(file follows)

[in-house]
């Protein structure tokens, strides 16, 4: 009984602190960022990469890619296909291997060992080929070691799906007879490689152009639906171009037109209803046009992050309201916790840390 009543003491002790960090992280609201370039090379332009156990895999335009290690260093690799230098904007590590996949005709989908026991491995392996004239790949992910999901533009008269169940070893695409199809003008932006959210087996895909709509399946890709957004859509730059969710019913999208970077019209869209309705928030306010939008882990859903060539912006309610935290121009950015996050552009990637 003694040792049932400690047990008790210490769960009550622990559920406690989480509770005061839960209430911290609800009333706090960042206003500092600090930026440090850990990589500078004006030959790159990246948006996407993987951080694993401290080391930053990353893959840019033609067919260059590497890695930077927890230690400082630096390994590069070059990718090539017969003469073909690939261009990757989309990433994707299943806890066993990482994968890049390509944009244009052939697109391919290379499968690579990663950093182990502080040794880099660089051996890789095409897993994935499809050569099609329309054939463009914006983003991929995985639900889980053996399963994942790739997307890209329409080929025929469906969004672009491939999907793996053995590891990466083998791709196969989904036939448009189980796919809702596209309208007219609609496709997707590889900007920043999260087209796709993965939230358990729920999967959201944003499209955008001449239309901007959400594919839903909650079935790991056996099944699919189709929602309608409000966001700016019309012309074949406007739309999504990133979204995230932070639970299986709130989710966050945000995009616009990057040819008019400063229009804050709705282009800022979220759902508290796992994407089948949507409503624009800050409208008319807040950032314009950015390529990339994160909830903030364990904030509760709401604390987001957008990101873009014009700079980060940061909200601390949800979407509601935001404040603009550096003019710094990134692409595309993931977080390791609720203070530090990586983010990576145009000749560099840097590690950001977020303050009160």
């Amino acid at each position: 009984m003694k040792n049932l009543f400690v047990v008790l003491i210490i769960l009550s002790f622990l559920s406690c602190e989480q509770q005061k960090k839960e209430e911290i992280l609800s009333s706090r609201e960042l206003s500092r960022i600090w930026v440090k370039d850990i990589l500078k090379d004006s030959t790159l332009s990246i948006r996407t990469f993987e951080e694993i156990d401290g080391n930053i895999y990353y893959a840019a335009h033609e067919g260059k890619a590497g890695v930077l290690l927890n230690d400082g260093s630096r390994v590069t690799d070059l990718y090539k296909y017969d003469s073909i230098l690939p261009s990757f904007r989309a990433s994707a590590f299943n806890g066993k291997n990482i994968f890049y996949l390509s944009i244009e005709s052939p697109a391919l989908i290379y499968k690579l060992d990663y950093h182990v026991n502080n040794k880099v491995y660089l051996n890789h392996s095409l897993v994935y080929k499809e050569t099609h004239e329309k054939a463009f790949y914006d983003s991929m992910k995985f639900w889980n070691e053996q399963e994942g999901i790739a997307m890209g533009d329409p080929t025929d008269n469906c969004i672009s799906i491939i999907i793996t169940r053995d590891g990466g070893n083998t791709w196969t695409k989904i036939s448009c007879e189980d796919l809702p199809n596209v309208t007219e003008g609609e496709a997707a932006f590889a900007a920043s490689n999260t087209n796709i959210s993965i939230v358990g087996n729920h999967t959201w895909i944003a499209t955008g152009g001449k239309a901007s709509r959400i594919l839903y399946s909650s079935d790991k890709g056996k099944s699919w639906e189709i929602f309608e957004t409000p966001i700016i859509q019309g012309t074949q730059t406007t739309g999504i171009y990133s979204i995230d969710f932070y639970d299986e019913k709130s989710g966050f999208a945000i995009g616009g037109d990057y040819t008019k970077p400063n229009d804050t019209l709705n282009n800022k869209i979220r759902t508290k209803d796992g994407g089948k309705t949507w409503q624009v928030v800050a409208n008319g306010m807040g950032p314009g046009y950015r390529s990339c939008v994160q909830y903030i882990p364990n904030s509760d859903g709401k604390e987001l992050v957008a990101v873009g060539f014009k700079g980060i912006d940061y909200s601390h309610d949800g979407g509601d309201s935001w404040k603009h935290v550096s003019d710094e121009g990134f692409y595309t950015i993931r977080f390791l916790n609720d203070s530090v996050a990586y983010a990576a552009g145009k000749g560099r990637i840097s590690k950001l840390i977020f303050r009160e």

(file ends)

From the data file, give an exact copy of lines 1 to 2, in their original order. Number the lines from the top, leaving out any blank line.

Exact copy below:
[in-house]
């Protein structure tokens, strides 16, 4: 009984602190960022990469890619296909291997060992080929070691799906007879490689152009639906171009037109209803046009992050309201916790840390 009543003491002790960090992280609201370039090379332009156990895999335009290690260093690799230098904007590590996949005709989908026991491995392996004239790949992910999901533009008269169940070893695409199809003008932006959210087996895909709509399946890709957004859509730059969710019913999208970077019209869209309705928030306010939008882990859903060539912006309610935290121009950015996050552009990637 003694040792049932400690047990008790210490769960009550622990559920406690989480509770005061839960209430911290609800009333706090960042206003500092600090930026440090850990990589500078004006030959790159990246948006996407993987951080694993401290080391930053990353893959840019033609067919260059590497890695930077927890230690400082630096390994590069070059990718090539017969003469073909690939261009990757989309990433994707299943806890066993990482994968890049390509944009244009052939697109391919290379499968690579990663950093182990502080040794880099660089051996890789095409897993994935499809050569099609329309054939463009914006983003991929995985639900889980053996399963994942790739997307890209329409080929025929469906969004672009491939999907793996053995590891990466083998791709196969989904036939448009189980796919809702596209309208007219609609496709997707590889900007920043999260087209796709993965939230358990729920999967959201944003499209955008001449239309901007959400594919839903909650079935790991056996099944699919189709929602309608409000966001700016019309012309074949406007739309999504990133979204995230932070639970299986709130989710966050945000995009616009990057040819008019400063229009804050709705282009800022979220759902508290796992994407089948949507409503624009800050409208008319807040950032314009950015390529990339994160909830903030364990904030509760709401604390987001957008990101873009014009700079980060940061909200601390949800979407509601935001404040603009550096003019710094990134692409595309993931977080390791609720203070530090990586983010990576145009000749560099840097590690950001977020303050009160």